·         It was requested that the Air Quality project officer could present their work to Crowthorne Parish Council.

·         Members asked the Public Protection Partnership to look into a shared reporting app for all issues, such as Fix My Street, rather than a designated app for fly-tipping.



30.          Fees for Taxi and Private Hire Vehicles and Operators - Consultation Feedback

Julia O’Brien presented the Fees for Taxi and Private Hire Vehicles and Operators report.


The fees had gone out to consultation, and had been promoted by physical signage, on websites and sent individually to all operators. A number of responses had been received.


Members were reminded that many of the fees had decreased, largely due to the automated system being installed in the service which would benefit the trade.


In response to questions, the following points were noted:

·         Officers had met with West Berkshire’s HR department who delivered the DBS checks for drivers and had negotiated a cost reduction to £79.

·         Drives were encouraged to sign up for the DBS update service within 30 days of the certificate being issued to save £13 per year in subsequent years.

·         An enhanced DBS check cost £40, but all providers would charge an admin fee on top of this. Members queried the admin fee and suggested that a breakdown of the associated costs in the admin fee would help drivers to understand the reason for it.

·         It was noted that previous DBS’ obtained through Bracknell Forest should have had a greater admin fee charged, however this had not been charged.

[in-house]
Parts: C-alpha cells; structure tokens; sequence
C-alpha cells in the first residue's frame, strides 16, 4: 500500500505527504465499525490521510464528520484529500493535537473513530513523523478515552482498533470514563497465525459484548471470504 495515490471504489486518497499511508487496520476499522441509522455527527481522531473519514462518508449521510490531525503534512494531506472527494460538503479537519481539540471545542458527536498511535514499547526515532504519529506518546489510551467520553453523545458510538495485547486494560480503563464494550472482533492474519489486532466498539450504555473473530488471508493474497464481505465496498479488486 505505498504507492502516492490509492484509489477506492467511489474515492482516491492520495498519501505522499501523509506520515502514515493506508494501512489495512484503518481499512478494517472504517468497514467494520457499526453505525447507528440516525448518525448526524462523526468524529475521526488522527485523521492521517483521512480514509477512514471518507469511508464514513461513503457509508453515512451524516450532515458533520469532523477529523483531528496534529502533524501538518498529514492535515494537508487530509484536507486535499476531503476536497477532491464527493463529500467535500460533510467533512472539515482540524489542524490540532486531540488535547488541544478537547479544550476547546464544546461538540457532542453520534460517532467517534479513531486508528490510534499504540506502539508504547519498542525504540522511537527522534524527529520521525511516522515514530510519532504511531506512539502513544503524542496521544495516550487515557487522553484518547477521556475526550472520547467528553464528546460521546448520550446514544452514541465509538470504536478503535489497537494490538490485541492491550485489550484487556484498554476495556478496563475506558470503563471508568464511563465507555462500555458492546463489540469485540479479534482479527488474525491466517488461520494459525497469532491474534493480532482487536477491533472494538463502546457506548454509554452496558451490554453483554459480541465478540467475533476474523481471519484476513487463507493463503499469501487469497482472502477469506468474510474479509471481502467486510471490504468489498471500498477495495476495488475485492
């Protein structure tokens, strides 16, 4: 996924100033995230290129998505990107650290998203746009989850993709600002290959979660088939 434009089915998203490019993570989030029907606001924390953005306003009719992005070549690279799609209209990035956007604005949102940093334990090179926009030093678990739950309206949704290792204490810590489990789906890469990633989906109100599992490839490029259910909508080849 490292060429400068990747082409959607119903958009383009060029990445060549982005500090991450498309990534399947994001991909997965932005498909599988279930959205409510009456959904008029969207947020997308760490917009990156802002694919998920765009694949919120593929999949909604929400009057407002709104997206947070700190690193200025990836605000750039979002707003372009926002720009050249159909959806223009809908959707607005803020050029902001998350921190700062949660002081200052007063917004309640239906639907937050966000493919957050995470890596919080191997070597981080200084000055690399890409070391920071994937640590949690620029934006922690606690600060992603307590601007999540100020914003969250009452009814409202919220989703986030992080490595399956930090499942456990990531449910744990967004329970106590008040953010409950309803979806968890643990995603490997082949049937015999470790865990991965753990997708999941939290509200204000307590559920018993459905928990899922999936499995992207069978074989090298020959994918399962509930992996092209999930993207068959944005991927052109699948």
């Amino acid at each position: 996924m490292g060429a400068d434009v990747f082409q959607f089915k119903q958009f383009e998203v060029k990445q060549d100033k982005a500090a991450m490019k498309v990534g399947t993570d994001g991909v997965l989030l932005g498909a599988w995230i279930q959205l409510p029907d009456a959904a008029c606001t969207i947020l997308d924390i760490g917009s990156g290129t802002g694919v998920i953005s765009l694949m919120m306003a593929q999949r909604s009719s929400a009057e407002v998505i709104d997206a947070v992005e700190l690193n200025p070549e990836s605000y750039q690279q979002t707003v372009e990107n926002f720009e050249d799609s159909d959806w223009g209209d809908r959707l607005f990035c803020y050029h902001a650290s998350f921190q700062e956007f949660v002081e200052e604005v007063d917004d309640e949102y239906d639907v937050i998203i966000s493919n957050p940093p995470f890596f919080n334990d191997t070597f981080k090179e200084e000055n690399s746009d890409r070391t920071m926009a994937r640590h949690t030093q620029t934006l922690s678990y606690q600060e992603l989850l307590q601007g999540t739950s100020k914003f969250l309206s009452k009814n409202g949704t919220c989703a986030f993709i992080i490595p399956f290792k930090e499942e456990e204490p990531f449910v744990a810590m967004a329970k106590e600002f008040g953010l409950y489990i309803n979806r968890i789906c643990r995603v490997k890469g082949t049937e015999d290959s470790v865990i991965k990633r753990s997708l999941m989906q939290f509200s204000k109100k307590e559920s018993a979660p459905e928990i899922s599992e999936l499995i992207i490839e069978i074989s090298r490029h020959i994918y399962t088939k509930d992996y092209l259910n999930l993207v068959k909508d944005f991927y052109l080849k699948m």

·         The age of vehicle policy would be addressed in a new taxi policy which would be presented to the June Committee meeting.


Having discussed the matter, it was RESOLVED that


1          The comments received during the statutory consultation on variations to operators and vehicle licence fees as set out in Annex B to the report be noted.


2          Any amendments to the proposed operators and vehicle licence fees, as set out in Annex A, arising from the consultation be considered.


3          Full Council be recommended to adopt the fees, with or without modification, as part of the annual fee setting process and that these fees come into effect as of the 01 April 2022.



31.          Taxi Liaison Update

Moira Fraser presented an update on the recent Taxi Liaison meeting which had been well attended.


The trade had indicated that they were likely to put forward a business case on tariffs, which would be brought to the June Committee meeting prior to statutory consultation.


Trade representatives had also discussed the fees, which had generally decreased in the coming financial year.


Enforcement colleagues had attended the meeting to update on parking offences on taxi ranks. There had been 241 recorded visits since July 2021 and 18 Fixed Penalty Notices issued of which 14 had been paid. Highways Officers were looking to improve signage on taxi ranks and to repaint lines where required.  They were also looking into amending their processes which would mean they would be able to issue Fixed Penalty Notices without the need to append them to a windscreen.


It was noted that there was an Overview & Scrutiny group currently meeting to look at integrated enforcement more widely.


The next taxi liaison group had been scheduled for June 2022, and another meeting had been arranged for October.


In response to questions, it was noted that enforcement officers were looking into whether it was possible to report parking offences by uploading a photo of the offence at the start of their procedure.


The Chairman thanked officers for their help in the liaison meeting and welcomed the improving relationship between the Council and the trade.




32.          Forward Plan

The forward plan was noted.
























For further information contact: Lizzie Rich